Trees harboring Cinara aphids can be of any size. There may be only a dozen to several hundred trees with aphids while the rest remain aphid-free. Trees with aphids are often found in sheltered areas along wooded field edges.
Scouting for Cinara Aphids. Cinara aphids are not easy to spot in a field. A little like finding a needle in a haystack, growers can still be on the lookout for Cinara aphids whenever they are in their trees and scout for them specifically in the fall.
Always carry flagging tape in the field
to mark aphid-infested trees. Whenever
aphids are observed, flag that tree, and
examine adjacent trees to determine the
extent of the infestation. Train all Christmas
farmworkers to recognize what Cinara aphids
look like, and encourage everyone working
in your trees to mark infested trees. If
aphid colonies are observed in the spring
or summer, they will most likely be gone
by fall, making an insecticide application
unnecessary. However, be sure to keep an
eye on the colonies, checking them once
a month to determine if they are expanding
or not. In most instances, Cinara aphids
will disappear from a field in a few weeks
or months and not be found again. It is
possible that the aphids may inhabit a
field for a year or more, making insecticide
applications necessary if trees are to
Even with careful scouting, Cinara aphids can still be missed. The final strategy for finding Cinara aphids is to be on the lookout for them during harvest. Train all employees harvesting trees what Cinara aphids look like. Also, tell employees to look for aphids if they find any purple stains on their hands or gloves while handling trees. Cinara aphids when squashed will leave a purple stain similar to pokeberries. If these stains are found, look closer on trees for aphids.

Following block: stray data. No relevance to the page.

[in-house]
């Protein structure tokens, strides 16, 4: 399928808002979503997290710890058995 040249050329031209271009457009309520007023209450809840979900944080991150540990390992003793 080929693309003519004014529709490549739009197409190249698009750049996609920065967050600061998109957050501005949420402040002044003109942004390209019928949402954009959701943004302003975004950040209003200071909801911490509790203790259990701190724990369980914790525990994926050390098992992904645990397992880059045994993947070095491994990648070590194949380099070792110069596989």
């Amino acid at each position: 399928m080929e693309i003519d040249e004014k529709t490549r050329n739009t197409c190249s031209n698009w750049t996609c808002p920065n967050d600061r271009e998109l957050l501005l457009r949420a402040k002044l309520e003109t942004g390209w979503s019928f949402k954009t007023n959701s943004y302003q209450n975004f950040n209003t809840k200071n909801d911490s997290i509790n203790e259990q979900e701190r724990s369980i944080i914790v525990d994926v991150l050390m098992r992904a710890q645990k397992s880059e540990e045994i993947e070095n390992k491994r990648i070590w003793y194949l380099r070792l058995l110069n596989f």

Cinara aphids can also be observed in trees put on a tree shaker. Though shakers will not remove all the aphids, some will fall out.
Control of Cinara Aphids
in the Field. If Cinara aphids
are found in the fall on trees
to be harvested, treat with
an appropriate insecticide
as soon as possible. The only
thing that makes Cinara aphids
difficult to control is if
they are found back in the
canopy of tree. Any good insecticide
will control them if coverage is adequate.
Using a high pressure sprayer will ensure
adequate coverage. An airblast mistblower
may not if trees are large and dense.
Control of Cinara Aphids on Harvested Trees. If aphids are not observed until trees are harvested, control is more difficult. Treating harvested or baled trees is often not effective. Also there is the risk of exposure to pesticides among workers and customers. Infested trees should be isolated. They can be washed with water to remove aphids. They can also be treated with an insecticide, and left to dry for several days.